[Stan] Javier raced back to the warning track, leaped and reached his glove over the fence. The ball appeared to strike the glove’s pocket about an arm-length beyond the fence but Javier couldn’t hold onto it. Yet when he pulled the glove back, he also flipped the ball back onto the field side of the fence. As Javier fell to the ground, he looked up, saw the ball dropping toward him, reached out his glove and became the leading candidate for Catch of the Year.

From my seat, I wrote my own version of what occurred:


The average comment about scorekeeping will inevitably mention that it is fading from the national consciousness, a dying language. In the story above, both accounts are translations of a moment, the encapsulation of a million simultaneous details into a single, communicable event. When you read Caple’s account, you get a good feel for what happened, but all writing is in some way summarization, an altered translation. The single 9!, in a only a few strokes of a pencil, hacks away at the adjectives and the hyperbole. What remains are the man, Stan Javier, and the quality of his performance.

By keeping score we have created our own language. Each person’s style varies, providing a unique dialect, but the narrative is one which other scorekeepers (and, it must be emphasized, only other scorekeepers) understand. The language of baseball creates its own citizenry. It has its own punctuation and pronunciation, its own trimeter rhythm. Scorekeeping converts baseball into poetry. Its minimalism represents Keats’ negative capacity, a freedom from resolving the unresolvable, and instead revel in the process itself, the telling.

The relative simplicity of scorekeeping demonstrates the powerful human need to categorize, to make sense out of what we observe. In reality, even amidst the repetition of baseball, no two pop flies are ever the same; there is always some factor, some element, that is unique. Scorekeeping allows us to condense these infinities into a single subset, like a 9, so that we can process them and, more importantly, discern patterns. It’s not enough to sit passively, and let the game (or life) unfurl before us; we want mastery over it, a knowledge of why things happen the way they do.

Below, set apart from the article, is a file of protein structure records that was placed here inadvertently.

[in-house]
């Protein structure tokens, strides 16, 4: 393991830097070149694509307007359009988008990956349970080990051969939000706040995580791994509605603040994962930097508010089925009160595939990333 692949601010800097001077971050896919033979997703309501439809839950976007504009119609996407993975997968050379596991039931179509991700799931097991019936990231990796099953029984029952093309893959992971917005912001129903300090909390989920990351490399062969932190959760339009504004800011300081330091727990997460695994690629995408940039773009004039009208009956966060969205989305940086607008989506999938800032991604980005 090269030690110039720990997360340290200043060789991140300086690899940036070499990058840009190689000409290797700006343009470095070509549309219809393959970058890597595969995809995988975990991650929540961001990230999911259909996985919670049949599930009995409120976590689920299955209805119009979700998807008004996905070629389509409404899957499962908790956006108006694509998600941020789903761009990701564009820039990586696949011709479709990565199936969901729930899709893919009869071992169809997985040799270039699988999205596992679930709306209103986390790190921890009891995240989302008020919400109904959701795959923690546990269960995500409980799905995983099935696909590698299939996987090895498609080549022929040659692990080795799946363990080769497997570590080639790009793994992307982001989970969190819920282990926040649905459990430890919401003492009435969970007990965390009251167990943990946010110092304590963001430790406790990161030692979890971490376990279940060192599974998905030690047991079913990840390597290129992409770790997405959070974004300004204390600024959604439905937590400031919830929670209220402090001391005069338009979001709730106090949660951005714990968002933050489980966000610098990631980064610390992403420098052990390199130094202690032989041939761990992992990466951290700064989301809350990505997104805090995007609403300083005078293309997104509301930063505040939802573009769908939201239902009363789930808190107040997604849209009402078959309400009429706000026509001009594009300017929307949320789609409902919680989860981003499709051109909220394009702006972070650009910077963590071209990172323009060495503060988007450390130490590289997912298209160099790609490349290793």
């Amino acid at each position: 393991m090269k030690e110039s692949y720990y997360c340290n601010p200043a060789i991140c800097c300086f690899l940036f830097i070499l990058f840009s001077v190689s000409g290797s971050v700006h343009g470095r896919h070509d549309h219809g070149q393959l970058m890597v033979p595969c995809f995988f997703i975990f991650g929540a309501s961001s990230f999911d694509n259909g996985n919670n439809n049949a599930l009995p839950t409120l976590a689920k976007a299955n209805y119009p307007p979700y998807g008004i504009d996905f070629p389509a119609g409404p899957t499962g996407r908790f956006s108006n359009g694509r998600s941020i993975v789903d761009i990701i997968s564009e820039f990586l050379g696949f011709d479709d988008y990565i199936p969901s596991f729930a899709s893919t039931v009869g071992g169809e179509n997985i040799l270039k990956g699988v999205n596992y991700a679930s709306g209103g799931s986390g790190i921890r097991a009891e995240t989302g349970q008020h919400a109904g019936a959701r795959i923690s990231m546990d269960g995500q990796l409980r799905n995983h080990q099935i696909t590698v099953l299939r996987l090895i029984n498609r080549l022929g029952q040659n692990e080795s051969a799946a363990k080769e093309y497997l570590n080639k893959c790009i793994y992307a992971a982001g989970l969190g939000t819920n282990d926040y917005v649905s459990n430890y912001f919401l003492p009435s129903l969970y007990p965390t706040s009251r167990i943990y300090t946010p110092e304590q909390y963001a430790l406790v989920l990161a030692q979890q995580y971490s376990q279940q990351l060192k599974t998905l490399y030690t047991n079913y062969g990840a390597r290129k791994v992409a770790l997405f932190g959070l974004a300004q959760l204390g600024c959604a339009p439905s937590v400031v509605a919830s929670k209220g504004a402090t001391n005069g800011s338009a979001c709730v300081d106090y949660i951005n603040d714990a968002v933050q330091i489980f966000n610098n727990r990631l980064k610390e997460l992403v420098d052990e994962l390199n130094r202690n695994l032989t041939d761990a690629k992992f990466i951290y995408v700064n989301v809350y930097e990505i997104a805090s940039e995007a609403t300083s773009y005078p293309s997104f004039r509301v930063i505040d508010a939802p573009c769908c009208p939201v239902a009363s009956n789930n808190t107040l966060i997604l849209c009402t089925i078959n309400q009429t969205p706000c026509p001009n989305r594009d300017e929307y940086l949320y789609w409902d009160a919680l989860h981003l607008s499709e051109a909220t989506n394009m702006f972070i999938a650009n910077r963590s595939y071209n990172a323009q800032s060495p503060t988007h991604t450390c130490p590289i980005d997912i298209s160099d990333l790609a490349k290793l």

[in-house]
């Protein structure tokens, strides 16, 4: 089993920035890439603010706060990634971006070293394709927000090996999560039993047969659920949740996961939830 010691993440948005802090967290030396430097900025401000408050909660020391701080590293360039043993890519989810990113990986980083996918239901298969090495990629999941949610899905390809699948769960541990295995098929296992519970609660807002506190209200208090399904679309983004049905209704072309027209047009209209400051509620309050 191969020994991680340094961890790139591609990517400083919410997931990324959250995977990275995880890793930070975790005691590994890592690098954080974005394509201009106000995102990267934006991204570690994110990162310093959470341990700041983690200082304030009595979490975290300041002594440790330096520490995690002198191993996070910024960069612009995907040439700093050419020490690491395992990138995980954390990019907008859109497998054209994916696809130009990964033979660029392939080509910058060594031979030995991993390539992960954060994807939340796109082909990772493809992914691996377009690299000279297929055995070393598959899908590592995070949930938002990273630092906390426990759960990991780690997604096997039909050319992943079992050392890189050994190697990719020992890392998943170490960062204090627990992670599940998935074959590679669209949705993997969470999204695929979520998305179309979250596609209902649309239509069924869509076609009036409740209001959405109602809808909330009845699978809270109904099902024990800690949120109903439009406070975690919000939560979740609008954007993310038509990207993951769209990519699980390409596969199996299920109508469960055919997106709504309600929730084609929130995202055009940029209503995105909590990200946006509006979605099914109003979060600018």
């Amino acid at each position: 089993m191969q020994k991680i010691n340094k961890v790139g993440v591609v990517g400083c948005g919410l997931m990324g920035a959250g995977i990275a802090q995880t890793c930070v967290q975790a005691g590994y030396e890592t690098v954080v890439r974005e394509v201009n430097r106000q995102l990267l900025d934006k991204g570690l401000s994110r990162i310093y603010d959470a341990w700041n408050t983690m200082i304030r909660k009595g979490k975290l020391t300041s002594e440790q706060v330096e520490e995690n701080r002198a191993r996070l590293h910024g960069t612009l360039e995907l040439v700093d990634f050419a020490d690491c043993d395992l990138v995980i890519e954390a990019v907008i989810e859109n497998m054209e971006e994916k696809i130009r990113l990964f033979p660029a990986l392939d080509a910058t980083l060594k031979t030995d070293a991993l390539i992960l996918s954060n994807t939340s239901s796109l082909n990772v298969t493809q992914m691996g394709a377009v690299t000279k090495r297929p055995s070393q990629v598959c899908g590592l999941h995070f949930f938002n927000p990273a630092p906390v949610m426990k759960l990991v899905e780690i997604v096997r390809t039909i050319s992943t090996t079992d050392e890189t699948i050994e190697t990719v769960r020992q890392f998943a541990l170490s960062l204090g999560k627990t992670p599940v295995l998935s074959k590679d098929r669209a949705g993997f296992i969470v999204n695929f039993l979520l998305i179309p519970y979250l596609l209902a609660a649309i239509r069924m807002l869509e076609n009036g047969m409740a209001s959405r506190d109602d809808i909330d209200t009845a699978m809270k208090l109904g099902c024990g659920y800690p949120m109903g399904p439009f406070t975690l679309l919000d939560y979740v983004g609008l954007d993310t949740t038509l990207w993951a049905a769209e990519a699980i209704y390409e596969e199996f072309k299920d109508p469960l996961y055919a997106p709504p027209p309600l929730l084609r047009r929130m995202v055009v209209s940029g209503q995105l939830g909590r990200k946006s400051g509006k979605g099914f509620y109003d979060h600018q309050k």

In a game of chess, the number of possible permutations exceeds the capacity of the human brain after the first few moves. In baseball, many of the variables reset between batters, supplying the mind with only a few contingencies to consider. Because of this, we can use the data we’ve collected to make predictions about what will happen. This, more than anything, is why baseball fans are drawn to numbers, to the game’s unique capacity for analysis. For a sport and its chronicling method, scorekeeping, that are so heavily rooted in the past, they are also obsessed with the future. The scorecard allows this process to happen in the middle of the action, using those inevitable pauses to reflect and reassess.

Finally, scorekeeping isn’t merely transcription. A quick glance at a cell phone will confer a sheer quantity of information that no scorebook can replicate. It’s the writing itself that is the defining act; it is the commemoration that separates a given ballgame from any of the million before it. We write to connect ourselves to history, to name ourselves as part of it. Scorekeeping, like writing, allows us to describe for posterity our own fandom, our presence at that game and our understanding of it. It is how we take possession of our past.

Because I was there to witness it, I own a small piece of that Stan Javier catch. As long as I have that scorecard, I always will.